By Gregory Hale
It wasn’t that long ago when a German steel mill fell victim to a cyber attack that resulted in parts of the plant failing and a blast furnace workers could not shut down through normal methods.
The plant suffered “massive damage,” but one aspect not really played out was how the bad guys got into the system.
Exploitation of the mill took place thanks to targeting of on-site personnel in the corporate network, according to the German Federal Office of Information Security (BSI). The phishing emails contained a document that hosted a malicious code that would have taken advantage of vulnerabilities in the target’s system.
“In the German steel mill attack, the attackers were able to trick the operator into giving out his password. And with the password, they were able to connect to the VPN and get into the steel mill,” said Adam Gauci, Cybersecurity Program Manager, Energy Division at Schneider Electric. “We need to make people more aware of these types of situations.”
That meant all the technical security measures went out the window because the attackers were able to glean proper credentials.
The attack on that German steel mill was just over four years ago, and security awareness today is sky high, but it is a safe bet to say workers in the manufacturing automation sector need to understand the basics to ensure they, or their company, do not become the next victim of a cyber incident.
Increased Attack Intelligence
The sophistication level of the bad guys has evolved to the point where they can customize an attack to a particular target and even specially modify, craft and deliver it in a way that is intended hide in plain sight and fool people who support critical control systems.
“There are increased campaigns around social engineering and targeted attacks against certain industries,” said Peter Clissold, Sr. Cybersecurity Consultant for Schneider Electric in Brisbane.
As a case in point, Clissold pointed out one incident. “I am dealing with a friend that had a minor car accident and he went online to check things out then he called his insurance company. Within 30 minutes of checking things out online and calling the insurance company, he got a call from someone saying ‘I am from an insurance company wanting to talk about your accident.’ It was clearly a scam call, my friend was very concerned about how they were able to get access to that information that quickly. There is social engineering happening at the moment and it is increasing quite dramatically.”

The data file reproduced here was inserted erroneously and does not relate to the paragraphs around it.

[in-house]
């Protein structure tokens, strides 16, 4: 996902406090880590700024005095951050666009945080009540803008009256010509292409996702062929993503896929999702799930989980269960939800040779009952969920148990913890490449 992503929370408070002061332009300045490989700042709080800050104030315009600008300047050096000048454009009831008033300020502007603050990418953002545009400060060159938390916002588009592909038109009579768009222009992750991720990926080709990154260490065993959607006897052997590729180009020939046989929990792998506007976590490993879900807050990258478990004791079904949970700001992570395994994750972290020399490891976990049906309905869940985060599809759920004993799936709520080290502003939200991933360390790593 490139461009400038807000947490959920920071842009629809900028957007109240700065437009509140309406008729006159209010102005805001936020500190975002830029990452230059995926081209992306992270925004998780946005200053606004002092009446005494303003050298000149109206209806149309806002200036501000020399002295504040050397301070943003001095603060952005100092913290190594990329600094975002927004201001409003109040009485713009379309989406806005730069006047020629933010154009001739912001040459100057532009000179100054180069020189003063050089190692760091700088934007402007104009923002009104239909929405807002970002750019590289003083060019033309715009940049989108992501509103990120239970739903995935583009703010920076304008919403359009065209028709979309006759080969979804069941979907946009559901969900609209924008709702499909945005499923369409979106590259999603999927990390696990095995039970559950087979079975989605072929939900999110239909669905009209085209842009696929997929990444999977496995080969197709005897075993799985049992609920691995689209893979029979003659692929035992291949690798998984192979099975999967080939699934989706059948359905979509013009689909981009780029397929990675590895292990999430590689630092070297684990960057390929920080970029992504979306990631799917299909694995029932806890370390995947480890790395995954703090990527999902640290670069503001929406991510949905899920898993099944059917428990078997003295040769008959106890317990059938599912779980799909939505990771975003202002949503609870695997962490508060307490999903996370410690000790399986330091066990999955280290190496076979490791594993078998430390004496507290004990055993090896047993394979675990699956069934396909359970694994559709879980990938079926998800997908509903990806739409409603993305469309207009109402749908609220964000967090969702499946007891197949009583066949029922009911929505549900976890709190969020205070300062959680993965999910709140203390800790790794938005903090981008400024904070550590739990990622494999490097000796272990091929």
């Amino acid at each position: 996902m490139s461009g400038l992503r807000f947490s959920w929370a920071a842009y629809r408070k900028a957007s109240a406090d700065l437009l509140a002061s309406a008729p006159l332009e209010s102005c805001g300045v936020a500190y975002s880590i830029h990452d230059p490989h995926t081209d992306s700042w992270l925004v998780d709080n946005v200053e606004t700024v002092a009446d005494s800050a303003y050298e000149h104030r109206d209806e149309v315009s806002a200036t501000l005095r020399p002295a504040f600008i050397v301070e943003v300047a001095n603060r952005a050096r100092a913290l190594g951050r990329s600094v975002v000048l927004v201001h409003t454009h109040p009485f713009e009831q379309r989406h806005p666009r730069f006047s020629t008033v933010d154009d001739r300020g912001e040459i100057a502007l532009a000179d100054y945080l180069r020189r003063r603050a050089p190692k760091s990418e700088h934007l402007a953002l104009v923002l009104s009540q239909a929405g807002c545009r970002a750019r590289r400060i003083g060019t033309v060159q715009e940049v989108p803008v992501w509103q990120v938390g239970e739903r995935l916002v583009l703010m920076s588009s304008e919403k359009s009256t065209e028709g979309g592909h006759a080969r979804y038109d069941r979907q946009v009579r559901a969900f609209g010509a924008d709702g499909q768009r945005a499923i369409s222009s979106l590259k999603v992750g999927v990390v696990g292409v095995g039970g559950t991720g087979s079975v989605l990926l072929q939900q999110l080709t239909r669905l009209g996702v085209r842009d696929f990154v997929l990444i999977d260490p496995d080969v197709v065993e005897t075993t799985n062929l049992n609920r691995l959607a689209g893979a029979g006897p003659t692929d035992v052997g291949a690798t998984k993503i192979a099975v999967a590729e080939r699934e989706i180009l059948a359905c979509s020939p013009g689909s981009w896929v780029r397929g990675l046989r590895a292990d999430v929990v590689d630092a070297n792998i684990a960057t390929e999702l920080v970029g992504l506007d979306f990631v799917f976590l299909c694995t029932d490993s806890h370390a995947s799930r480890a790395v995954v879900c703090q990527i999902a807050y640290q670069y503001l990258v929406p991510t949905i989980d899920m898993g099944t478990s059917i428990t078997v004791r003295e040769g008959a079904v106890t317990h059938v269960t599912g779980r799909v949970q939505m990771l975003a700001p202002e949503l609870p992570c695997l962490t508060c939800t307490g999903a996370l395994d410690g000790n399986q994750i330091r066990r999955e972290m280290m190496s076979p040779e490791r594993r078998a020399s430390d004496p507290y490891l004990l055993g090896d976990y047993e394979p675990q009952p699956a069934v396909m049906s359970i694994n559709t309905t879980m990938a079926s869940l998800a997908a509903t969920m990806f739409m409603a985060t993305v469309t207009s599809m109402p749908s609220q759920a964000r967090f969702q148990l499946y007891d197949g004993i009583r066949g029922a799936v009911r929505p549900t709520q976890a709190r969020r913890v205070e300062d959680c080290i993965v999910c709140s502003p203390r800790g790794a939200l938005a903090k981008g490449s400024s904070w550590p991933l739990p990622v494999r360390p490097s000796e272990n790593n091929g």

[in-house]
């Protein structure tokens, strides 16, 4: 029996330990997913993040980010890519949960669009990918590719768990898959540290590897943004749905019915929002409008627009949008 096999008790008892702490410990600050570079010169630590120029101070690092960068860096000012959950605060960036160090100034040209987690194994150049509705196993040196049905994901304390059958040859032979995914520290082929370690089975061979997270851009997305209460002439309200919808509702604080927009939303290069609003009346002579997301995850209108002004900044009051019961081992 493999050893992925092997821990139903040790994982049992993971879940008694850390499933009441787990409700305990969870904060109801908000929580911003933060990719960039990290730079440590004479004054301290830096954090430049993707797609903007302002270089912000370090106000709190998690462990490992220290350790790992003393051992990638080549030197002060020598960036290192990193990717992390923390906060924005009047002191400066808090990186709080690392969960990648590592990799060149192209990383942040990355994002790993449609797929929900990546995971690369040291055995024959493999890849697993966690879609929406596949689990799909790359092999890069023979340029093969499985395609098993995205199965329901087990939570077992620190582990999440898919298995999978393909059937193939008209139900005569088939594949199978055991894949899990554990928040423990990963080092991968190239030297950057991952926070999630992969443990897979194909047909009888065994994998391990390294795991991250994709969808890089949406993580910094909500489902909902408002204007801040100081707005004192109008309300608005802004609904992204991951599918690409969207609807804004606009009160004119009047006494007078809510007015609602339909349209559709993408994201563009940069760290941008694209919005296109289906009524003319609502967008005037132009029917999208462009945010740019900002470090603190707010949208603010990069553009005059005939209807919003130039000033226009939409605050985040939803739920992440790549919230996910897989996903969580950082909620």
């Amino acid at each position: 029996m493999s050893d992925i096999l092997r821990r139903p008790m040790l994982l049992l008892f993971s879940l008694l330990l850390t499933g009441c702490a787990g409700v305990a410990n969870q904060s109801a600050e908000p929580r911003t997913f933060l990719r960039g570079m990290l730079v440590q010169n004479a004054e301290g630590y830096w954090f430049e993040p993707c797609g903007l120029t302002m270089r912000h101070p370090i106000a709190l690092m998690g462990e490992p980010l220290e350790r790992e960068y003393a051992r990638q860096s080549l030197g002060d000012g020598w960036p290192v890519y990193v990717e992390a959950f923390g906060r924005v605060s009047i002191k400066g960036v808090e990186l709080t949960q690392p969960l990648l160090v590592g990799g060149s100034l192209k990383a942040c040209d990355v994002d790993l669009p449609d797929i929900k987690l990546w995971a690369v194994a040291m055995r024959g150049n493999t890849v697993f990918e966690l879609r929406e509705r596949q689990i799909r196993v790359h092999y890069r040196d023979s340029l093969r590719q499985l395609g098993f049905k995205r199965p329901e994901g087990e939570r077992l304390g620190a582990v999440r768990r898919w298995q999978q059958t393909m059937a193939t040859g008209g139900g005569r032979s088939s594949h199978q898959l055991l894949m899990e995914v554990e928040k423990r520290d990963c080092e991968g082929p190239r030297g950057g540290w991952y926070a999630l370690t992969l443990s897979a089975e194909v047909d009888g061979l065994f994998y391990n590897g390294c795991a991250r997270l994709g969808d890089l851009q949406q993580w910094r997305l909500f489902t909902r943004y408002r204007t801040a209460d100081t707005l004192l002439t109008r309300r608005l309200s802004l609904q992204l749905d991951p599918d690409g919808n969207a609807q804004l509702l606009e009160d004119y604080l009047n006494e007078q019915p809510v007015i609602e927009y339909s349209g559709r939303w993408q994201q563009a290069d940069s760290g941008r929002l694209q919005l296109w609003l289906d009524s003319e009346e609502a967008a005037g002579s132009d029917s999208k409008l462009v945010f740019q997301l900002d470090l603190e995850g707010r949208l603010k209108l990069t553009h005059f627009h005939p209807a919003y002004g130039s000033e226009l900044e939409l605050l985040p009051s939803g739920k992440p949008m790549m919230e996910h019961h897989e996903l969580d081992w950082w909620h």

“I know of a utility that was doing some fake phishing and sending out fake emails to employees and trying to trick them into clicking on the email,” Gauci. “The utility then got training to stop the workers from falling for these attacks. You should have a campaign in house to make everyone aware of cyber security. There also needs to be training for these people.”
With a top concern of security professionals going into 2018 being the lack of competent in-house security staff, according to a Ponemon Institute Survey, it only makes sense workers need to become much more aware of their security surroundings.
According to the survey of 612 chief information officers and IT security pros, two of the top four threats play hand-in-hand: Lack of competent in-house staff was the stop worry and inability to reduce employee negligence was the fourth fear.
With that lack of qualified security workers and worker negligence, educating workers and creating a stronger cybersecurity culture – much like safety – should be a goal for any program moving forward.
The following are pointers that can help workers become more secure on a daily basis:
• Make everyone accountable
• Be aware of social engineering
• Don’t find loopholes in security systems to bring our own devices in to corporate networks
• Don’t open emails asking you to enter a website and enter your password